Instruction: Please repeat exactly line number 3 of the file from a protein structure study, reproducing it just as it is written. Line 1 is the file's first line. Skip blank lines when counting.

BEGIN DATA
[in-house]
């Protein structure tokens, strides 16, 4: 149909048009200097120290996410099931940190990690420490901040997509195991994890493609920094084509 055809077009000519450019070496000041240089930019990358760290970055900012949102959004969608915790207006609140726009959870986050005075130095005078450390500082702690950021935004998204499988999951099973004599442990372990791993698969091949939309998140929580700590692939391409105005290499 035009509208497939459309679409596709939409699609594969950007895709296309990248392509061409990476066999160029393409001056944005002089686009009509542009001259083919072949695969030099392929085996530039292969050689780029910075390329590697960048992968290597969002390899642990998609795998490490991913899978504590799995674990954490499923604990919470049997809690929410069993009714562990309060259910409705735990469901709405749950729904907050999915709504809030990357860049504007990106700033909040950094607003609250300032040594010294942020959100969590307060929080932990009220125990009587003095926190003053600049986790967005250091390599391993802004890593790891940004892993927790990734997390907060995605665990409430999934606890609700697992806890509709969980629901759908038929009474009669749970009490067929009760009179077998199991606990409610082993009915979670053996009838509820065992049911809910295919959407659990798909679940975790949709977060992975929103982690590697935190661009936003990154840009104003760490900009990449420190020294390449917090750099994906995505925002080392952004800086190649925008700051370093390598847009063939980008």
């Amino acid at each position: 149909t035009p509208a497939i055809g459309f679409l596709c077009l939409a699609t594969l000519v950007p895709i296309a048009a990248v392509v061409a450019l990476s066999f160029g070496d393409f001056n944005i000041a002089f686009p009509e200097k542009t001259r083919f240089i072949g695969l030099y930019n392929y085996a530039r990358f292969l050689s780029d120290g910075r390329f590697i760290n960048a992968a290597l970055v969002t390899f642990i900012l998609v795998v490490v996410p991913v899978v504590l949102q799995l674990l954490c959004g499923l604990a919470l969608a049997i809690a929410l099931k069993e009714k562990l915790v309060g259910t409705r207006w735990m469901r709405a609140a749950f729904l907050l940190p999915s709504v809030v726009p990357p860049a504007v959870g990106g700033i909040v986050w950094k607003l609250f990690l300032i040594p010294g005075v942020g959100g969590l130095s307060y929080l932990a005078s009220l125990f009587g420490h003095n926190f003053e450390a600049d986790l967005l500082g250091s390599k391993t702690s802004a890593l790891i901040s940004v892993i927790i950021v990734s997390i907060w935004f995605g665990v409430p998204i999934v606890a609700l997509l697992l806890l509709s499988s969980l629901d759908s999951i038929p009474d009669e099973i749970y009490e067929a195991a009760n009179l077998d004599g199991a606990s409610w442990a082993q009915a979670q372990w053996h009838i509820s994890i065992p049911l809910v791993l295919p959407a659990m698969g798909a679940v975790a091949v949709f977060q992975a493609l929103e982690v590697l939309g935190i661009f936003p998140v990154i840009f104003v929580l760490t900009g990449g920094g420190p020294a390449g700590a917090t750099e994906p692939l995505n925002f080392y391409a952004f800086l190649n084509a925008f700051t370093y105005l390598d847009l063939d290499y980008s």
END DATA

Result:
């Amino acid at each position: 149909t035009p509208a497939i055809g459309f679409l596709c077009l939409a699609t594969l000519v950007p895709i296309a048009a990248v392509v061409a450019l990476s066999f160029g070496d393409f001056n944005i000041a002089f686009p009509e200097k542009t001259r083919f240089i072949g695969l030099y930019n392929y085996a530039r990358f292969l050689s780029d120290g910075r390329f590697i760290n960048a992968a290597l970055v969002t390899f642990i900012l998609v795998v490490v996410p991913v899978v504590l949102q799995l674990l954490c959004g499923l604990a919470l969608a049997i809690a929410l099931k069993e009714k562990l915790v309060g259910t409705r207006w735990m469901r709405a609140a749950f729904l907050l940190p999915s709504v809030v726009p990357p860049a504007v959870g990106g700033i909040v986050w950094k607003l609250f990690l300032i040594p010294g005075v942020g959100g969590l130095s307060y929080l932990a005078s009220l125990f009587g420490h003095n926190f003053e450390a600049d986790l967005l500082g250091s390599k391993t702690s802004a890593l790891i901040s940004v892993i927790i950021v990734s997390i907060w935004f995605g665990v409430p998204i999934v606890a609700l997509l697992l806890l509709s499988s969980l629901d759908s999951i038929p009474d009669e099973i749970y009490e067929a195991a009760n009179l077998d004599g199991a606990s409610w442990a082993q009915a979670q372990w053996h009838i509820s994890i065992p049911l809910v791993l295919p959407a659990m698969g798909a679940v975790a091949v949709f977060q992975a493609l929103e982690v590697l939309g935190i661009f936003p998140v990154i840009f104003v929580l760490t900009g990449g920094g420190p020294a390449g700590a917090t750099e994906p692939l995505n925002f080392y391409a952004f800086l190649n084509a925008f700051t370093y105005l390598d847009l063939d290499y980008s």